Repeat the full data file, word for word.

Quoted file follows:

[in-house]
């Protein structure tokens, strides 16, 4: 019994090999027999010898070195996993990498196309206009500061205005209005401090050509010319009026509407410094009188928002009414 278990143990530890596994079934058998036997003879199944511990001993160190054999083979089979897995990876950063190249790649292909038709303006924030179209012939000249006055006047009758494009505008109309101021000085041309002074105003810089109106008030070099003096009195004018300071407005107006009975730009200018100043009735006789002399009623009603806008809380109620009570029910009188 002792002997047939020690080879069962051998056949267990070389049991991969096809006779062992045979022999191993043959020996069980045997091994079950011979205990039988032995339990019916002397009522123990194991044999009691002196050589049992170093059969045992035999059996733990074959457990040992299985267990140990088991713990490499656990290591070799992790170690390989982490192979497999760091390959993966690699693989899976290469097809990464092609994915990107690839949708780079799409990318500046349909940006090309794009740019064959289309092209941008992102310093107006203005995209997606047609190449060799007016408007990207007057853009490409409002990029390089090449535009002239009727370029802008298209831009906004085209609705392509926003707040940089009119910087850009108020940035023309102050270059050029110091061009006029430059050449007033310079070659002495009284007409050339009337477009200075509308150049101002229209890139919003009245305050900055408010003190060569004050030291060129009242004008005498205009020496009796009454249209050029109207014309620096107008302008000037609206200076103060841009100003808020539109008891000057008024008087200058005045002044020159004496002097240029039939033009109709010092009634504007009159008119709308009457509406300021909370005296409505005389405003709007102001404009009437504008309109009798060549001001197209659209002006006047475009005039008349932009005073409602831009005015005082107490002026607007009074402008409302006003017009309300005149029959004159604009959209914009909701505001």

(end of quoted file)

[in-house]
């Protein structure tokens, strides 16, 4: 019994090999027999010898070195996993990498196309206009500061205005209005401090050509010319009026509407410094009188928002009414 278990143990530890596994079934058998036997003879199944511990001993160190054999083979089979897995990876950063190249790649292909038709303006924030179209012939000249006055006047009758494009505008109309101021000085041309002074105003810089109106008030070099003096009195004018300071407005107006009975730009200018100043009735006789002399009623009603806008809380109620009570029910009188 002792002997047939020690080879069962051998056949267990070389049991991969096809006779062992045979022999191993043959020996069980045997091994079950011979205990039988032995339990019916002397009522123990194991044999009691002196050589049992170093059969045992035999059996733990074959457990040992299985267990140990088991713990490499656990290591070799992790170690390989982490192979497999760091390959993966690699693989899976290469097809990464092609994915990107690839949708780079799409990318500046349909940006090309794009740019064959289309092209941008992102310093107006203005995209997606047609190449060799007016408007990207007057853009490409409002990029390089090449535009002239009727370029802008298209831009906004085209609705392509926003707040940089009119910087850009108020940035023309102050270059050029110091061009006029430059050449007033310079070659002495009284007409050339009337477009200075509308150049101002229209890139919003009245305050900055408010003190060569004050030291060129009242004008005498205009020496009796009454249209050029109207014309620096107008302008000037609206200076103060841009100003808020539109008891000057008024008087200058005045002044020159004496002097240029039939033009109709010092009634504007009159008119709308009457509406300021909370005296409505005389405003709007102001404009009437504008309109009798060549001001197209659209002006006047475009005039008349932009005073409602831009005015005082107490002026607007009074402008409302006003017009309300005149029959004159604009959209914009909701505001």